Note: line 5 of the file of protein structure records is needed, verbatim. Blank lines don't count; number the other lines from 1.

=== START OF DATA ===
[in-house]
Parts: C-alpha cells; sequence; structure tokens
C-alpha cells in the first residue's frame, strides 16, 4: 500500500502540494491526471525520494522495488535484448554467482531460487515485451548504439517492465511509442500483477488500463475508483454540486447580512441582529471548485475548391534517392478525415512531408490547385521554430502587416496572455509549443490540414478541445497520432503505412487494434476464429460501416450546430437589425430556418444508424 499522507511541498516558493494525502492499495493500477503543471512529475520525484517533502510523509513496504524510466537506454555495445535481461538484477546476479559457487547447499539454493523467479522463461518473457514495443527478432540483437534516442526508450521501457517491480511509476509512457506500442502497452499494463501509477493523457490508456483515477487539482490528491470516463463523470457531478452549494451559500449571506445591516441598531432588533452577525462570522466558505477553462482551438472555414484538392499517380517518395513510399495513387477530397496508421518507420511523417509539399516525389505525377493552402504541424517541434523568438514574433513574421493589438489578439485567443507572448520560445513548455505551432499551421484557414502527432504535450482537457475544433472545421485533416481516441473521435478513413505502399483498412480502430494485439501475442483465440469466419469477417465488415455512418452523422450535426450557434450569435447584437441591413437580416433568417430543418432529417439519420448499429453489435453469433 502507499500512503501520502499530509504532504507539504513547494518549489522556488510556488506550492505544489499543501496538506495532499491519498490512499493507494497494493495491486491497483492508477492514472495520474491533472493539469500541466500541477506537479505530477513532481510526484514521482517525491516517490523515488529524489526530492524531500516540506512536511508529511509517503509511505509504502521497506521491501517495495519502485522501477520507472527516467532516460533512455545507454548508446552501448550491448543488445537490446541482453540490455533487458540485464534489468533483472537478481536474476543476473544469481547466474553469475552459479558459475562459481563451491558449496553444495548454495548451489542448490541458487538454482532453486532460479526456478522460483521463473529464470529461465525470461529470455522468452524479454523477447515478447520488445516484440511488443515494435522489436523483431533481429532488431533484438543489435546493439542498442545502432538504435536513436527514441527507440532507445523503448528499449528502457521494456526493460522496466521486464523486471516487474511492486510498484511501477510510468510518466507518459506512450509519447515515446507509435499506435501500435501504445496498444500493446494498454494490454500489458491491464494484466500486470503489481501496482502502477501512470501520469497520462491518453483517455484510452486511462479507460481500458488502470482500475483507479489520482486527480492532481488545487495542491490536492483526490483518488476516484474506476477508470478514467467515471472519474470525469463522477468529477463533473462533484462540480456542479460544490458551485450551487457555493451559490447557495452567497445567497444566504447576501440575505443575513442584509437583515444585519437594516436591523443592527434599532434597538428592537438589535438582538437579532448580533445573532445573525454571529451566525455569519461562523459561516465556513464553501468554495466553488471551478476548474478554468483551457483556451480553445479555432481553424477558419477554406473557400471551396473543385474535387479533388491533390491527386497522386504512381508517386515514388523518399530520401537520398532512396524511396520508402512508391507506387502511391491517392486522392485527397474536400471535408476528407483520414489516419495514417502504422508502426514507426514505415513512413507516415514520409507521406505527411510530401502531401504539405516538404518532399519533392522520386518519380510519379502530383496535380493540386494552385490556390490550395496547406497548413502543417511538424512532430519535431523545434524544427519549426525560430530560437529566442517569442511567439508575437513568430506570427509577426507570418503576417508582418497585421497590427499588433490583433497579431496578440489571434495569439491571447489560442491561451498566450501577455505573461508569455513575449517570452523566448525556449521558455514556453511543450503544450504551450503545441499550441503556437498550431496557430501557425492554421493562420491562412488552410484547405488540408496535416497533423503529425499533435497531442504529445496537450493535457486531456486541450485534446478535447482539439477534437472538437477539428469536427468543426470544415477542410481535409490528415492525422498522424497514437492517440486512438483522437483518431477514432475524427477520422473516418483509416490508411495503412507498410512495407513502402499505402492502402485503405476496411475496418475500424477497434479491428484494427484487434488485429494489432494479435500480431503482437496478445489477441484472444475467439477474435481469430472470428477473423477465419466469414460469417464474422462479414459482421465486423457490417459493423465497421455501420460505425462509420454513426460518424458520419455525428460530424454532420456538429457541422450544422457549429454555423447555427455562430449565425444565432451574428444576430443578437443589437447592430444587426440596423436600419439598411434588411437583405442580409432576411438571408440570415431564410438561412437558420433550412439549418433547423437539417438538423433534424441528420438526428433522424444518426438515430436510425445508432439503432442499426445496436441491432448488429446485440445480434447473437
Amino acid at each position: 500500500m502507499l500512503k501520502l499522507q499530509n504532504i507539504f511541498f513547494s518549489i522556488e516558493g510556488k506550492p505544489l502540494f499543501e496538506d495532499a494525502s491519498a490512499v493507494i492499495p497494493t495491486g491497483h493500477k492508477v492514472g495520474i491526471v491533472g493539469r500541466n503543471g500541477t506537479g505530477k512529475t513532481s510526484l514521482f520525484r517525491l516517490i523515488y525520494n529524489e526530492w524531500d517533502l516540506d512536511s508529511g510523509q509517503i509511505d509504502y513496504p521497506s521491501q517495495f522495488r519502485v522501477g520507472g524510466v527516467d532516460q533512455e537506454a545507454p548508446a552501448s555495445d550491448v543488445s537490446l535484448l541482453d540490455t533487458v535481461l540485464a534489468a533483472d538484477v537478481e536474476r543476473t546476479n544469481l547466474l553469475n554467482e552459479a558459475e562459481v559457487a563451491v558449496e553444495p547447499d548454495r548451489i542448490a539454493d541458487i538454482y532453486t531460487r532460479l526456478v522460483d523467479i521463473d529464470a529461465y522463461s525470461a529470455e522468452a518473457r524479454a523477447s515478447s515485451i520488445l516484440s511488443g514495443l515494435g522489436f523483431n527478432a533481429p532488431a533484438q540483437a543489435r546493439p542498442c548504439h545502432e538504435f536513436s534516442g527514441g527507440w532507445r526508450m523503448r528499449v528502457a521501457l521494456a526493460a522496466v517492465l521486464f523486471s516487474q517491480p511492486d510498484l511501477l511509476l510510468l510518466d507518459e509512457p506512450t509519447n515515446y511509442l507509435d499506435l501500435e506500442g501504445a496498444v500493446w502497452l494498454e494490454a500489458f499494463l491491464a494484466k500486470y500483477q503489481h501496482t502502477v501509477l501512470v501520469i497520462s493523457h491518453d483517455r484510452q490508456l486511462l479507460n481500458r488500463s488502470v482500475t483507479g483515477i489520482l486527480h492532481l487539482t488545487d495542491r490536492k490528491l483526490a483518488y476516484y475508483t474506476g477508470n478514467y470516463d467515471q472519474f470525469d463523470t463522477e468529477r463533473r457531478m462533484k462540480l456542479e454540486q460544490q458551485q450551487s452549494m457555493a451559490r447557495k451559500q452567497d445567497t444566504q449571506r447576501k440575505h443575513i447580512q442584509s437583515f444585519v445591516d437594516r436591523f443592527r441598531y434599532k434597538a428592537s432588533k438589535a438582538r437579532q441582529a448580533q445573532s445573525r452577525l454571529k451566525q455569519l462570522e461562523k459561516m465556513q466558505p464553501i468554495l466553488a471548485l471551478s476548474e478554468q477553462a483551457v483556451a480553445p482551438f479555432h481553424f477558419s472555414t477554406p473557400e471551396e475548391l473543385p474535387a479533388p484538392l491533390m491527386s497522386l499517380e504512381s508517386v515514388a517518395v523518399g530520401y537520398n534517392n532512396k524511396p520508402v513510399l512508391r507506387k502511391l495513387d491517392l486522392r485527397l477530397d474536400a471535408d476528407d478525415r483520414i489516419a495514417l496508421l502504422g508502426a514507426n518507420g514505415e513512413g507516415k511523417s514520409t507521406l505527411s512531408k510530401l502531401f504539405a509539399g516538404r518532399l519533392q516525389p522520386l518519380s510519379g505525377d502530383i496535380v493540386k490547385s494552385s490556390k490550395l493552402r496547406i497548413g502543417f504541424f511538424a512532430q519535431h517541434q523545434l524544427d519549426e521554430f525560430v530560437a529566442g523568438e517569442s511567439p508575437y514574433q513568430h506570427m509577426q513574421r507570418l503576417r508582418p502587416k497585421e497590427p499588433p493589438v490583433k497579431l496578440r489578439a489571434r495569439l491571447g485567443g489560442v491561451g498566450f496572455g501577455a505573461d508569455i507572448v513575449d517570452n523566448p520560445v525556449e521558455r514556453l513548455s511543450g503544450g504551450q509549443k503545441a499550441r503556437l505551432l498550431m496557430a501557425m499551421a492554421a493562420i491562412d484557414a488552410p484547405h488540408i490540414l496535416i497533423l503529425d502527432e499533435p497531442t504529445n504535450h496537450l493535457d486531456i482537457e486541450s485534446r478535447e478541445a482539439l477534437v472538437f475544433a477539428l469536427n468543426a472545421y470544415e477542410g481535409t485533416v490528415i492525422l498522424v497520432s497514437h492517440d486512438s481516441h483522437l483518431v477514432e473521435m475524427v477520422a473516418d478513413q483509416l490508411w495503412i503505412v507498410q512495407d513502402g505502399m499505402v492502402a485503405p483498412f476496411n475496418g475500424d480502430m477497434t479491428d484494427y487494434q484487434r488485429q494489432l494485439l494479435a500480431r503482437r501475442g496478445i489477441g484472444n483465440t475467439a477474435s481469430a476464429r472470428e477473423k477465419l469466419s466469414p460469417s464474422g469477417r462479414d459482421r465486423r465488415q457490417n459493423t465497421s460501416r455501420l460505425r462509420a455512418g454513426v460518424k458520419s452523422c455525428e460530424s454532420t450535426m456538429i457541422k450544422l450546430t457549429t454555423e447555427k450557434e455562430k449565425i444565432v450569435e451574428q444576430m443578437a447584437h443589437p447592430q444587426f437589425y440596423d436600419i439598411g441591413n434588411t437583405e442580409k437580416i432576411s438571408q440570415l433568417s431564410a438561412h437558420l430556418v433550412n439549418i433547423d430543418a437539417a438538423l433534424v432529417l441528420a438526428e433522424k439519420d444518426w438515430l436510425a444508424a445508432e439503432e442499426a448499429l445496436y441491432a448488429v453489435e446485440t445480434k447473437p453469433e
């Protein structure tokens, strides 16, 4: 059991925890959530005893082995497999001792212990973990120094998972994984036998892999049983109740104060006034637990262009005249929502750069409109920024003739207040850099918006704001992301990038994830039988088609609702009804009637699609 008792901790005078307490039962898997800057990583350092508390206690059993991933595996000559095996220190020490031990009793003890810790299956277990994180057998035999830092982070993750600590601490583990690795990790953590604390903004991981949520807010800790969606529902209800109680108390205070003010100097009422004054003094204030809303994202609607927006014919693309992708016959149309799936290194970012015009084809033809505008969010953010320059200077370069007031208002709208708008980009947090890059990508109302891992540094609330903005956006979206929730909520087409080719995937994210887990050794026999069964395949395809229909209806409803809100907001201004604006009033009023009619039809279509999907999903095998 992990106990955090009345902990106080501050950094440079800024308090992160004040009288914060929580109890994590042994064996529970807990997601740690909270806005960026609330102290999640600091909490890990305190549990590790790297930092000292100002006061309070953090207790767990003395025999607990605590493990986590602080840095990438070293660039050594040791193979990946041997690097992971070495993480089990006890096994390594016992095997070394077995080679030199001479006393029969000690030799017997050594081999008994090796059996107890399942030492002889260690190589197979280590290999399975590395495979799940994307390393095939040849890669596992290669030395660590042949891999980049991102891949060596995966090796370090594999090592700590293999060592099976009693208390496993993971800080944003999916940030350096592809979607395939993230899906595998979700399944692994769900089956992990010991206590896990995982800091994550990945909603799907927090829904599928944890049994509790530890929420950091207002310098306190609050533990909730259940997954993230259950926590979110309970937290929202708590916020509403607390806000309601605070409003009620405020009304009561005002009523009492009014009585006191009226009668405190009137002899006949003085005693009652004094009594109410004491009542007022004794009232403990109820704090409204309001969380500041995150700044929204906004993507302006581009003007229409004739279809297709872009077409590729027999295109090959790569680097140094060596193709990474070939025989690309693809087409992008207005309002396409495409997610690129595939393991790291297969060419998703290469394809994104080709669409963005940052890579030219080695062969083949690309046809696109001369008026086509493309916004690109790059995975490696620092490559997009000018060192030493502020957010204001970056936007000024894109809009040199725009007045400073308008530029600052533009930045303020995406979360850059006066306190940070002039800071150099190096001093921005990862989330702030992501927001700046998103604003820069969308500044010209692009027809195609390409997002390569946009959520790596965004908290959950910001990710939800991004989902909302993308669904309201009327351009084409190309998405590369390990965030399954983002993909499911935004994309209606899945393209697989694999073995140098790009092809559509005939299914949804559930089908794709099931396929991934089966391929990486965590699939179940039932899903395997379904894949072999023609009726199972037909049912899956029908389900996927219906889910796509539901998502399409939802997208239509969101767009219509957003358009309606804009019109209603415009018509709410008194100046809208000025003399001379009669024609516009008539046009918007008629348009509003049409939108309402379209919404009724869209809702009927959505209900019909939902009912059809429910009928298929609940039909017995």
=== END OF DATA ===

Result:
């Protein structure tokens, strides 16, 4: 059991925890959530005893082995497999001792212990973990120094998972994984036998892999049983109740104060006034637990262009005249929502750069409109920024003739207040850099918006704001992301990038994830039988088609609702009804009637699609 008792901790005078307490039962898997800057990583350092508390206690059993991933595996000559095996220190020490031990009793003890810790299956277990994180057998035999830092982070993750600590601490583990690795990790953590604390903004991981949520807010800790969606529902209800109680108390205070003010100097009422004054003094204030809303994202609607927006014919693309992708016959149309799936290194970012015009084809033809505008969010953010320059200077370069007031208002709208708008980009947090890059990508109302891992540094609330903005956006979206929730909520087409080719995937994210887990050794026999069964395949395809229909209806409803809100907001201004604006009033009023009619039809279509999907999903095998 992990106990955090009345902990106080501050950094440079800024308090992160004040009288914060929580109890994590042994064996529970807990997601740690909270806005960026609330102290999640600091909490890990305190549990590790790297930092000292100002006061309070953090207790767990003395025999607990605590493990986590602080840095990438070293660039050594040791193979990946041997690097992971070495993480089990006890096994390594016992095997070394077995080679030199001479006393029969000690030799017997050594081999008994090796059996107890399942030492002889260690190589197979280590290999399975590395495979799940994307390393095939040849890669596992290669030395660590042949891999980049991102891949060596995966090796370090594999090592700590293999060592099976009693208390496993993971800080944003999916940030350096592809979607395939993230899906595998979700399944692994769900089956992990010991206590896990995982800091994550990945909603799907927090829904599928944890049994509790530890929420950091207002310098306190609050533990909730259940997954993230259950926590979110309970937290929202708590916020509403607390806000309601605070409003009620405020009304009561005002009523009492009014009585006191009226009668405190009137002899006949003085005693009652004094009594109410004491009542007022004794009232403990109820704090409204309001969380500041995150700044929204906004993507302006581009003007229409004739279809297709872009077409590729027999295109090959790569680097140094060596193709990474070939025989690309693809087409992008207005309002396409495409997610690129595939393991790291297969060419998703290469394809994104080709669409963005940052890579030219080695062969083949690309046809696109001369008026086509493309916004690109790059995975490696620092490559997009000018060192030493502020957010204001970056936007000024894109809009040199725009007045400073308008530029600052533009930045303020995406979360850059006066306190940070002039800071150099190096001093921005990862989330702030992501927001700046998103604003820069969308500044010209692009027809195609390409997002390569946009959520790596965004908290959950910001990710939800991004989902909302993308669904309201009327351009084409190309998405590369390990965030399954983002993909499911935004994309209606899945393209697989694999073995140098790009092809559509005939299914949804559930089908794709099931396929991934089966391929990486965590699939179940039932899903395997379904894949072999023609009726199972037909049912899956029908389900996927219906889910796509539901998502399409939802997208239509969101767009219509957003358009309606804009019109209603415009018509709410008194100046809208000025003399001379009669024609516009008539046009918007008629348009509003049409939108309402379209919404009724869209809702009927959505209900019909939902009912059809429910009928298929609940039909017995």